Use of Computed Tomography in the Emergency Department for the Diagnosis of Pediatric Peritonsillar Abscess

and §Division of Emergency Medicine, Children's Mercy Hospital and Clinics, Kansas City, MO.
Pediatric emergency care (Impact Factor: 1.05). 09/2012; 28(10):962-5. DOI: 10.1097/PEC.0b013e31826c6c36
Source: PubMed


The objective of this study was to review our pediatric emergency department's (ED's) utilization of computed tomography (CT) in the diagnosis of peritonsillar abscess (PTA) and treatment outcomes.
This study used case series with chart review.
From January 2007 to January 2009, 148 patients were seen in our ED for possible PTA. Mean age at presentation was 11.8 years (range, 10 months to 18 years); 81 (54.7%) of 148 were females. Computed tomography was ordered in 96 (64.9%) of 148 patients, of which 73 (49.3%) 148 were confirmed to have PTA. Mean age of patients who underwent CT was younger when compared with those who did not have CT performed (mean, 11 vs 13 years; P = 0.02). Unilateral PTA was found in 65 (43.9%) of 148, bilateral in 8 (5.4%) of 148, and intratonsillar in 25 patients (16.9%). Concomitant CT findings of parapharyngeal space involvement were found in 19 (12.8%), and retropharyngeal space involvement in 11 (7.4%). Admission was necessary for 104 (71.2%) of 148 patients, whereas 42 were discharged from the ED. Transoral needle aspiration and/or incision and drainage were performed in the ED in 41 patients, with purulence identified in 33 (80.5%) of 41. Rapid strep testing was positive in 40 (32%) of 124 patients tested. Operative treatment was necessary in 44 patients (29.7%), 34 underwent incision and drainage, and 10 underwent quinsy tonsillectomy.
Computed tomography is commonly utilized in the ED for the evaluation of PTA and is ordered more often in younger children.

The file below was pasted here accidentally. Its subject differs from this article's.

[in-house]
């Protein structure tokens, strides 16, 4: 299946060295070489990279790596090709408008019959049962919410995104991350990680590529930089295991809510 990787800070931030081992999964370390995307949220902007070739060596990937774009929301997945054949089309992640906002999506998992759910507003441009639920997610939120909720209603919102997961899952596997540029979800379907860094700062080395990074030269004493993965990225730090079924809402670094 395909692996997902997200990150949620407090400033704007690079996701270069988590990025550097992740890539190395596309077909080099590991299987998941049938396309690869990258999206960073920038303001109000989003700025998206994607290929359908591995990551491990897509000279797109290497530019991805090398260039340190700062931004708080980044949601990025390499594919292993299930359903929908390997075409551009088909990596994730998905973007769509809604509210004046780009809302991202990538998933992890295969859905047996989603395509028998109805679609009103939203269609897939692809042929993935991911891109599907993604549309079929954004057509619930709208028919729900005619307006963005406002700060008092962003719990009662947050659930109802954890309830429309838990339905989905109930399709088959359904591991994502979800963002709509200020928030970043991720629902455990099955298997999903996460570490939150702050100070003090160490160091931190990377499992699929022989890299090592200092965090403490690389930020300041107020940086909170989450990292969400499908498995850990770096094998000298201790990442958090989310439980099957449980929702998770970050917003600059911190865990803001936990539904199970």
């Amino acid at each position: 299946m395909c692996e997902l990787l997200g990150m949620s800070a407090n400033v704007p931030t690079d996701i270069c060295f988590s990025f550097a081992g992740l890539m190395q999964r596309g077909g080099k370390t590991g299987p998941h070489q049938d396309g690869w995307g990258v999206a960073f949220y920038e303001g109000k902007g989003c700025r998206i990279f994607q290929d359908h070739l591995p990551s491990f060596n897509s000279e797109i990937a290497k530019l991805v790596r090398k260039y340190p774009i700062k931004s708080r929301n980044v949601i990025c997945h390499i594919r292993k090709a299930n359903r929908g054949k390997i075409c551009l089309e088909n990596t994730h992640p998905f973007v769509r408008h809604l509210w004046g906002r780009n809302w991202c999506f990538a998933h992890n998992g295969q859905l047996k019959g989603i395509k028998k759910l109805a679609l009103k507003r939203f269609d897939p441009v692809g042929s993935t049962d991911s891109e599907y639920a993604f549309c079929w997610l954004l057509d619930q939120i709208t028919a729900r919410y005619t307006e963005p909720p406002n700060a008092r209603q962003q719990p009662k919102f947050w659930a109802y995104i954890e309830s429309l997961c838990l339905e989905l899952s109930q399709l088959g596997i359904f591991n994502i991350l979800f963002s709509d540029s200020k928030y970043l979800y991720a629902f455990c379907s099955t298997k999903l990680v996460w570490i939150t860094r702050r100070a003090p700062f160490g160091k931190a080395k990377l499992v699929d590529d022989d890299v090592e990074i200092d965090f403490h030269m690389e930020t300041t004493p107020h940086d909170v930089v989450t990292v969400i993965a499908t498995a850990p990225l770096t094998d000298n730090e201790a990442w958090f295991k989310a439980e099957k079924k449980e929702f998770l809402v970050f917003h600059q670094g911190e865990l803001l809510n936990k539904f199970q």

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    ABSTRACT: Current management for peritonsillar abscess in pediatric patients includes intensive medical therapy using antibiotics with or without surgical drainage. However, attaining proper surgical drainage is difficult in young children because they have narrow oral cavities and are less cooperative than adults. The aim of this study was to investigate which factors are associated with a good response to nonsurgical treatment of a pediatric peritonsillar abscess. A retrospective analysis. This study included consecutive children who visited our pediatric clinic for the treatment of peritonsillar abscess. All patients initially received medical treatment, and additional surgical treatment was provided if the patient appeared unlikely to recover. Multivariate logistic regression models were constructed to identify factors associated with a good response to nonsurgical treatment. In addition, a receiver operating characteristic curve was used to identify the age cutoff for predicting good treatment response. A total of 88 children were included the study. Patient age, recurrent tonsillitis, and abscess size were significantly associated with response to nonsurgical treatment (adjusted odds ratios = 1.485, 2.403, and 1.325, respectively) after adjusting for sex, body mass index, season, serum C-reactive protein levels, and tonsil grade. The age cutoff associated with good response to nonsurgical treatment was 7.5 years (80.0% sensitivity, 51.5% specificity). Our findings suggest that a younger age, fewer episodes of acute tonsillitis, and smaller abscess size predict a successful response to nonsurgical treatment in children with peritonsillar abscess. 4. Laryngoscope, 2015. © 2015 The American Laryngological, Rhinological and Otological Society, Inc.
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